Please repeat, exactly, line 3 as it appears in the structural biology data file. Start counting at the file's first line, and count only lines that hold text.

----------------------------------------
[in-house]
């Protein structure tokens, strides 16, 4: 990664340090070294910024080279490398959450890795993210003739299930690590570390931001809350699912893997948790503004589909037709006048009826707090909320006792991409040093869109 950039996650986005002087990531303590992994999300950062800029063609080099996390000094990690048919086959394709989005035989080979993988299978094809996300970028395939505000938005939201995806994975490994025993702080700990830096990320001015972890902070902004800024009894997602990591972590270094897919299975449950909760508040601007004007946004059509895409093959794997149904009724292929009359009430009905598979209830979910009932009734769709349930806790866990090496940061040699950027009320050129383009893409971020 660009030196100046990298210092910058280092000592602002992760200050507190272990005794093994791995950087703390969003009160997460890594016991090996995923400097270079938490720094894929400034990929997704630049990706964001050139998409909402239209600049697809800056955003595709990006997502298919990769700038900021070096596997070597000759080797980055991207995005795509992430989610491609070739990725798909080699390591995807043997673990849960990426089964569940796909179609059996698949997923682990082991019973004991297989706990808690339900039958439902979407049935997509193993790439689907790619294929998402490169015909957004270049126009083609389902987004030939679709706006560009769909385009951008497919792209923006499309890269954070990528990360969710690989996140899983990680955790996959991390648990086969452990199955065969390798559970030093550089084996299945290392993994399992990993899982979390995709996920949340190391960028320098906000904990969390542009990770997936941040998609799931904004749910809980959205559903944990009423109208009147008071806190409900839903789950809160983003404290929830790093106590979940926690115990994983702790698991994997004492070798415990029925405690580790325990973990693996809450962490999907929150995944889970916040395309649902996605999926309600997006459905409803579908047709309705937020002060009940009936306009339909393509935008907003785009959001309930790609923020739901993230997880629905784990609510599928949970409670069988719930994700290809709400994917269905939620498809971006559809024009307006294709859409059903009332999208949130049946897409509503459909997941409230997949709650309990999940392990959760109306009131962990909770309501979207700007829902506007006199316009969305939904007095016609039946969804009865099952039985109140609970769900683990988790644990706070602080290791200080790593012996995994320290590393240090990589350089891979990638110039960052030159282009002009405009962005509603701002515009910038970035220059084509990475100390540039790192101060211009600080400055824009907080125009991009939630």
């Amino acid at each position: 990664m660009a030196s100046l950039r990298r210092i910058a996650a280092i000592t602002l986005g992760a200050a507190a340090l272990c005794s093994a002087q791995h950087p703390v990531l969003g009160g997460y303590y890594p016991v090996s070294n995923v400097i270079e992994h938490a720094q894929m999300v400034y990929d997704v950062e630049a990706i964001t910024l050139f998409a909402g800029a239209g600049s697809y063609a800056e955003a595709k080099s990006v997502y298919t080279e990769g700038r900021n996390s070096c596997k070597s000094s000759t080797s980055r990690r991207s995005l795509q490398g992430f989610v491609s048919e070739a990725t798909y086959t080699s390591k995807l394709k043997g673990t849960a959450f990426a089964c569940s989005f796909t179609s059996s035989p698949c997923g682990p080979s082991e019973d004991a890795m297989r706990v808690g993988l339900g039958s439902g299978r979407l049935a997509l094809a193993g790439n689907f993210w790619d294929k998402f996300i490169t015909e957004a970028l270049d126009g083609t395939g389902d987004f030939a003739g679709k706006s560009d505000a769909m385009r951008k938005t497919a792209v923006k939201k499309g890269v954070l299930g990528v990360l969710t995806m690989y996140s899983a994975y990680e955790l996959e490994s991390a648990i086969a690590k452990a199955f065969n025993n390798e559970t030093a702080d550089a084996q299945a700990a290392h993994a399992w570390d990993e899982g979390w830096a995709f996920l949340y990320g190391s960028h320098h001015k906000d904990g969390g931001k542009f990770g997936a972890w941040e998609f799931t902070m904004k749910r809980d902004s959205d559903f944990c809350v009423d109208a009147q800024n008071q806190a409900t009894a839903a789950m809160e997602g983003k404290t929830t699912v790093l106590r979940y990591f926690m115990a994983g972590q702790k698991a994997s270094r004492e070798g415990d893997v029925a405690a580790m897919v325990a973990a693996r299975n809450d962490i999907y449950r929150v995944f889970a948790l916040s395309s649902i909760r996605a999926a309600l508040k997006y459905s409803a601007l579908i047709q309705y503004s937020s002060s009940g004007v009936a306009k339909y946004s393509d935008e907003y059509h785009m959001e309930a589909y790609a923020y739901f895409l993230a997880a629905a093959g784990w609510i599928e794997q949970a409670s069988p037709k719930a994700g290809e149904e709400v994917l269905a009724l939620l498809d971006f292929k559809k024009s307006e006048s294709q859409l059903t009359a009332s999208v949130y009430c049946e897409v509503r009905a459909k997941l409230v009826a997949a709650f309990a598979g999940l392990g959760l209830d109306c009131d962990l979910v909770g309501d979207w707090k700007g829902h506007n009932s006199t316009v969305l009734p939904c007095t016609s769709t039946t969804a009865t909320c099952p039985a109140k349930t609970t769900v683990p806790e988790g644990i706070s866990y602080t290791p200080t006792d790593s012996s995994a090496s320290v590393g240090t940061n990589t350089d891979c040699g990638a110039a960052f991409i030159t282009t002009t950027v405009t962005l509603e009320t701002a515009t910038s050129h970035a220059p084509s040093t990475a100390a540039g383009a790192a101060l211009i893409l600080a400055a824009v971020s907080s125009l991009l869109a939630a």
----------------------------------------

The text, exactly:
């Amino acid at each position: 990664m660009a030196s100046l950039r990298r210092i910058a996650a280092i000592t602002l986005g992760a200050a507190a340090l272990c005794s093994a002087q791995h950087p703390v990531l969003g009160g997460y303590y890594p016991v090996s070294n995923v400097i270079e992994h938490a720094q894929m999300v400034y990929d997704v950062e630049a990706i964001t910024l050139f998409a909402g800029a239209g600049s697809y063609a800056e955003a595709k080099s990006v997502y298919t080279e990769g700038r900021n996390s070096c596997k070597s000094s000759t080797s980055r990690r991207s995005l795509q490398g992430f989610v491609s048919e070739a990725t798909y086959t080699s390591k995807l394709k043997g673990t849960a959450f990426a089964c569940s989005f796909t179609s059996s035989p698949c997923g682990p080979s082991e019973d004991a890795m297989r706990v808690g993988l339900g039958s439902g299978r979407l049935a997509l094809a193993g790439n689907f993210w790619d294929k998402f996300i490169t015909e957004a970028l270049d126009g083609t395939g389902d987004f030939a003739g679709k706006s560009d505000a769909m385009r951008k938005t497919a792209v923006k939201k499309g890269v954070l299930g990528v990360l969710t995806m690989y996140s899983a994975y990680e955790l996959e490994s991390a648990i086969a690590k452990a199955f065969n025993n390798e559970t030093a702080d550089a084996q299945a700990a290392h993994a399992w570390d990993e899982g979390w830096a995709f996920l949340y990320g190391s960028h320098h001015k906000d904990g969390g931001k542009f990770g997936a972890w941040e998609f799931t902070m904004k749910r809980d902004s959205d559903f944990c809350v009423d109208a009147q800024n008071q806190a409900t009894a839903a789950m809160e997602g983003k404290t929830t699912v790093l106590r979940y990591f926690m115990a994983g972590q702790k698991a994997s270094r004492e070798g415990d893997v029925a405690a580790m897919v325990a973990a693996r299975n809450d962490i999907y449950r929150v995944f889970a948790l916040s395309s649902i909760r996605a999926a309600l508040k997006y459905s409803a601007l579908i047709q309705y503004s937020s002060s009940g004007v009936a306009k339909y946004s393509d935008e907003y059509h785009m959001e309930a589909y790609a923020y739901f895409l993230a997880a629905a093959g784990w609510i599928e794997q949970a409670s069988p037709k719930a994700g290809e149904e709400v994917l269905a009724l939620l498809d971006f292929k559809k024009s307006e006048s294709q859409l059903t009359a009332s999208v949130y009430c049946e897409v509503r009905a459909k997941l409230v009826a997949a709650f309990a598979g999940l392990g959760l209830d109306c009131d962990l979910v909770g309501d979207w707090k700007g829902h506007n009932s006199t316009v969305l009734p939904c007095t016609s769709t039946t969804a009865t909320c099952p039985a109140k349930t609970t769900v683990p806790e988790g644990i706070s866990y602080t290791p200080t006792d790593s012996s995994a090496s320290v590393g240090t940061n990589t350089d891979c040699g990638a110039a960052f991409i030159t282009t002009t950027v405009t962005l509603e009320t701002a515009t910038s050129h970035a220059p084509s040093t990475a100390a540039g383009a790192a101060l211009i893409l600080a400055a824009v971020s907080s125009l991009l869109a939630a």